The longer I live in New York the less surprised I am by the ingenuity of New Yorkers. Millions of people manage to go about life side by side with millions of other people in small spaces, the majority without cars, and it all seems to work somehow – miraculous and mundane.
That’s pretty much how I felt when I learned about Brooklyn Grange Farm – yes that’s right the words “Brooklyn” and “Farm” are both in the name. Farming, something humans have been doing for thousands of years but in an urban setting on a large scale. As I snooped through their website it began to make perfect sense and then I had to see it for myself.
The idea in a nutshell is to repurpose otherwise un- or under-utilized commercial rooftops – old-school concrete warehouses for example – and turn them into growing space for crops like kale, tomatoes, carrots, eggplant, zucchini, peppers, etc, etc... The farms also offers a home for honeybee hives, chicken coops, helps recycle and manage rainwater, and processes compost from household food scraps to fertilize the beds.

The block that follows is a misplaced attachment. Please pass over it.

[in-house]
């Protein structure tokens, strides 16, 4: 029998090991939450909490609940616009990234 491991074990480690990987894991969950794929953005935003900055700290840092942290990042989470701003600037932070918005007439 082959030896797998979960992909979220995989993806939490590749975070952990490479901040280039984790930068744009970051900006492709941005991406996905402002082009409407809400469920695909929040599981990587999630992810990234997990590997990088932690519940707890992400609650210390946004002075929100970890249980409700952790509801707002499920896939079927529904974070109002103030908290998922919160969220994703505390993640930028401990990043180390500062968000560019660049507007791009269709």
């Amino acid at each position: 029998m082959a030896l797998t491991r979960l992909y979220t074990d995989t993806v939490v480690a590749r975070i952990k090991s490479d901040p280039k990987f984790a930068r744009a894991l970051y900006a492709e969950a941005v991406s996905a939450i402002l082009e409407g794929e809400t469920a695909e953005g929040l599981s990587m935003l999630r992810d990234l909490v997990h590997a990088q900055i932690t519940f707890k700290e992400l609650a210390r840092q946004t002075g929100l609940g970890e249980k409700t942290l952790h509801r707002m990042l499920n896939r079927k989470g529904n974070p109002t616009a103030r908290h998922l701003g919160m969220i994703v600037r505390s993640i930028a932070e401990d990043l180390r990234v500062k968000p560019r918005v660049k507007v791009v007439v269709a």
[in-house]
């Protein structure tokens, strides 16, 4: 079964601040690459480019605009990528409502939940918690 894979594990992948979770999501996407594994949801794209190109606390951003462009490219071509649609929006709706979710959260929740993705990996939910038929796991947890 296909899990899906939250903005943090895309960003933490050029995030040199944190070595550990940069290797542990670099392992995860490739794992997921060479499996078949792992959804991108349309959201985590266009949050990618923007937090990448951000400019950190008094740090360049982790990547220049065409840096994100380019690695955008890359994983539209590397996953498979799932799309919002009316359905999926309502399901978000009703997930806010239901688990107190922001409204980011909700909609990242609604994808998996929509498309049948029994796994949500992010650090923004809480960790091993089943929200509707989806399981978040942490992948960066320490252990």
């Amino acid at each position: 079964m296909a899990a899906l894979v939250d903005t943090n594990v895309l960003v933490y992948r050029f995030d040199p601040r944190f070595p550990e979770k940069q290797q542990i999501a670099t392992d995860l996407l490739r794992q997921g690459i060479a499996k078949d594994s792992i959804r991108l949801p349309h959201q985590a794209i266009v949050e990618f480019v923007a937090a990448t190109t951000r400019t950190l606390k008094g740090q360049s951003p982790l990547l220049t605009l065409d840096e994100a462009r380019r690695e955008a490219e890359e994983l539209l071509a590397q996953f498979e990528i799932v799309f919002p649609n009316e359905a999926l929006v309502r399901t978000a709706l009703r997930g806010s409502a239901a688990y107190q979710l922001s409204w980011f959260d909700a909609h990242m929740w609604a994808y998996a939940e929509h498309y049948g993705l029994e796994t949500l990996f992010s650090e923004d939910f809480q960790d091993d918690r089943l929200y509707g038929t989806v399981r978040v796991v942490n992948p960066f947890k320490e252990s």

The produce is sold at local farmers markets, to restaurants, and to CSA members in the New York area. I thought I had a pretty solid idea of what it would be like, but I was still amazing by the scope of the project and frankly by the breathtaking views of the Manhattan skyline from the top of Farm #2 in the Brooklyn Navy Yard.
If you’re even remotely interested in gardening or local produce I highly recommend taking one of their tours, and I already have my sights set on the some of the events the Brooklyn Grange Farm hosts. The Brown Paper Dinner in early October for a certain husband’s birthday, for example…